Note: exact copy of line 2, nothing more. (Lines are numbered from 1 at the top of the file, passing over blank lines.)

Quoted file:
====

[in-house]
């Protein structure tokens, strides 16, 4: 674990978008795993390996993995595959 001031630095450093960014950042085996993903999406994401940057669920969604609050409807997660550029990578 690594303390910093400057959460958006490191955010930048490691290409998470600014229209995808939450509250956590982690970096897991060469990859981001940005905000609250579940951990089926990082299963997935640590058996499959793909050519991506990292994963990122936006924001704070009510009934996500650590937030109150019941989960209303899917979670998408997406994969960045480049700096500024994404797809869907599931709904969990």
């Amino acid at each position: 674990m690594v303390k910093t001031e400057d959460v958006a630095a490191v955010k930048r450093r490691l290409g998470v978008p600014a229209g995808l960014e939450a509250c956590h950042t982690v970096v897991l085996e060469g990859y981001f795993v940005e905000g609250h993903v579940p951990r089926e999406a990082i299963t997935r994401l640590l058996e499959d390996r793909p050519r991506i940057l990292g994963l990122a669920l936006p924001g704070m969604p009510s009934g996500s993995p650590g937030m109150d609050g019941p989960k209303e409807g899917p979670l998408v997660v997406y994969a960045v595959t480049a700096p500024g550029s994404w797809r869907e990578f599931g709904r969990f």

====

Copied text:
């Protein structure tokens, strides 16, 4: 674990978008795993390996993995595959 001031630095450093960014950042085996993903999406994401940057669920969604609050409807997660550029990578 690594303390910093400057959460958006490191955010930048490691290409998470600014229209995808939450509250956590982690970096897991060469990859981001940005905000609250579940951990089926990082299963997935640590058996499959793909050519991506990292994963990122936006924001704070009510009934996500650590937030109150019941989960209303899917979670998408997406994969960045480049700096500024994404797809869907599931709904969990």